INCIDENTS of ‘mindless vandalism’ to bus shelters leading to costly repairs have more than doubled since lockdown, the Chronicle can reveal.

Figures obtained through a Freedom of Information request to South Yorkshire Passenger Transport Executive (SYPTE) show that since 2019 there have been 417 reports of vandalism to bus shelters on Barnsley’s road network.

In 2018-19, contractors called out to repair any of SYPTE’s 591 shelters logged 74 occasions where the cause of the damage was thought to be vandalism.

The following year, that figure ballooned to 215 incidents amid a general increase in call-outs to repair shelter glazing, from 92 to 414.

These range from weather damage - the borough was hit by severe flooding in November 2019 and the following January - road traffic collisions, and general wear and tear, as well as improvement works to existing furniture.

However, transport bosses note instances are largely down to assumptions by those at the scene.

In 2020-21, there were 333 reports logged - the vast majority of which, at 202, were believed to be down to vandalism.

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SYPTE director of transport operations, Pat Beijer, told the Chronicle: “Public transport has been vital to local people for essential travel throughout the pandemic, and we know how important safe and secure shelters are to bus users.

“Still, we have seen increased reports of damage to our infrastructure in Barnsley, and across South Yorkshire.

“Mindless vandalism that affects customers’ journeys and costs taxpayers’ money to mend.

“We work hard to maintain transport infrastructure for the people that need it and the places it serves.

“We take damage to bus shelters seriously - it will not be tolerated.

“All incidents of vandalism are reported to South Yorkshire Police.”

The transport authority upped its repairs budget from £215,000 - which it had been since 2016 - to £235,000 last year in a bid to keep up with issues.

Incidents of criminal damage and arson were on the rise in 2020, according to data taken from Barnsley’s Community Safety Partnership (CSP) - a combination of emergency services, the council and health and probation services.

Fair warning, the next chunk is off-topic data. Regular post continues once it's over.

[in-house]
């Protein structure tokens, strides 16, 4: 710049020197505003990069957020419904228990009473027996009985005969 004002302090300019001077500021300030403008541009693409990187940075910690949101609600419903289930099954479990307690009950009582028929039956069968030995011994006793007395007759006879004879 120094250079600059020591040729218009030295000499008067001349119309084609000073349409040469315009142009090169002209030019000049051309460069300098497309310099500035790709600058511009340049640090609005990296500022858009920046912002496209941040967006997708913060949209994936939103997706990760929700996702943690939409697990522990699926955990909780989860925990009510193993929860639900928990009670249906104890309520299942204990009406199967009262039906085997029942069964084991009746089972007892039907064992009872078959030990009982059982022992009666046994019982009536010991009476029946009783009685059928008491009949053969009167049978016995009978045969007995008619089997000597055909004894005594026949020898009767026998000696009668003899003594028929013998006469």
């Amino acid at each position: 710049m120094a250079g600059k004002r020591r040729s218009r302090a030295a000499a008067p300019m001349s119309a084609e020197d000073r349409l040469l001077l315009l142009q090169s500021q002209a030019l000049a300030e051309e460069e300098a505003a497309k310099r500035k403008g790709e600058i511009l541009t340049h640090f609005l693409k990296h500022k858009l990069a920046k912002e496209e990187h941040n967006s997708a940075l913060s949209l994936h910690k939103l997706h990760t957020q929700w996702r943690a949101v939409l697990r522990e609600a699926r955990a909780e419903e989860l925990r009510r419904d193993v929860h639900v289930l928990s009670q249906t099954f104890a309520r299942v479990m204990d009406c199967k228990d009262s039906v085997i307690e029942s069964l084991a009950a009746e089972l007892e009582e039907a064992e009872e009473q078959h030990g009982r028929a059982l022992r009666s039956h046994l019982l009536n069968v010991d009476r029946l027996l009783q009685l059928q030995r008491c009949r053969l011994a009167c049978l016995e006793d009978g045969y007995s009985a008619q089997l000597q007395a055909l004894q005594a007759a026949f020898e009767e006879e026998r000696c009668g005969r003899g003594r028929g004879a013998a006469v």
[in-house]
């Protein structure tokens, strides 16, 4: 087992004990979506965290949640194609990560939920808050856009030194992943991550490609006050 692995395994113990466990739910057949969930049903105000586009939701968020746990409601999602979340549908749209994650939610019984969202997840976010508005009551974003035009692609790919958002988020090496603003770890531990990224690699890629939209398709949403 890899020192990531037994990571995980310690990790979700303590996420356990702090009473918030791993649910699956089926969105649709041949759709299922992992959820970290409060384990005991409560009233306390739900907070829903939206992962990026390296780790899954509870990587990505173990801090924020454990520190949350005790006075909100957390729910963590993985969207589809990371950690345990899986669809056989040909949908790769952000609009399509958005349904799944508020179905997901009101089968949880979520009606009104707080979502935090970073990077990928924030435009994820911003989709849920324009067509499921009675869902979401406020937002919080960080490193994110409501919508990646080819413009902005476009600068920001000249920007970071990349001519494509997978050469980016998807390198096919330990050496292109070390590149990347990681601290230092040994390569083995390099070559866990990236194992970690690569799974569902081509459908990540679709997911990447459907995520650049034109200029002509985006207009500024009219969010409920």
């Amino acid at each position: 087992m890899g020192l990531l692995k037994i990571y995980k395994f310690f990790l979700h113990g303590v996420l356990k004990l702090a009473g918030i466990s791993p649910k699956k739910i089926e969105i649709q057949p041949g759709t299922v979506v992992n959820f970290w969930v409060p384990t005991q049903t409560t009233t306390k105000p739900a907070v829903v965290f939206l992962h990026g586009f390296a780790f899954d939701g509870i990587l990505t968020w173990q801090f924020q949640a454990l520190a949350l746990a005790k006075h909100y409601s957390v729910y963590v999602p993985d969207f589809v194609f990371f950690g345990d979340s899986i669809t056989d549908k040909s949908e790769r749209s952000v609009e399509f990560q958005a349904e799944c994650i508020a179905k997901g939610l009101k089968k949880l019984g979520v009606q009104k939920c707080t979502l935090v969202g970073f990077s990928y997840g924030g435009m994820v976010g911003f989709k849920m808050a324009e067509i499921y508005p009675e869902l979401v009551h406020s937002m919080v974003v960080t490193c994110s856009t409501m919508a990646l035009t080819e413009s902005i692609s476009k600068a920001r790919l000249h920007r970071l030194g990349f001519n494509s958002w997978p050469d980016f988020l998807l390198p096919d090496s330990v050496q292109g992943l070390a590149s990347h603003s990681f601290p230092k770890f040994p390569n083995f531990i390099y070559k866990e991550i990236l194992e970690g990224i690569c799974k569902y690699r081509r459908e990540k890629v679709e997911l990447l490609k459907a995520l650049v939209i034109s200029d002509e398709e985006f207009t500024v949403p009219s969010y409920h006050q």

In the year up to September 2019, there had been 3,074 reports, which rose by three per cent to 3,163 the following year.

There was also a steep 20 per cent rise in public order offences - which can include vandalism - from 2,245 to 2,699.

From March to November last year, Barnsley Council revealed it had spent close to £20,000 on repairs to the borough’s parks and play areas, as agencies move to tackle vandalism and antisocial behaviour.

Such areas in Cudworth and Shafton have been among the worst-hit.

And it’s a similar story with bus shelters, with Shafton Parish Council chairman Dave North saying another shelter in the village has been hit this week, on Pontefract Road.

The council has been working with police to bring more patrols into the village.

“Unfortunately, we have certain people who all they want to do is damage - we have the same problem in the park,” he said.

“We’ve never had it before - they used to come in and have a drink but we had no problems, now they’re breaking bottles and graffitiing.

“They don’t realise it’s us who’s paying for this.

“The village has a lot of volunteers who go out on a regular basis litter picking and that sort of thing - if we didn’t, it would look a bit of a mess to say the least.”

Pat added: “Communities can continue to help us tackle vandalism by reporting any damage or information that could assist with investigations.”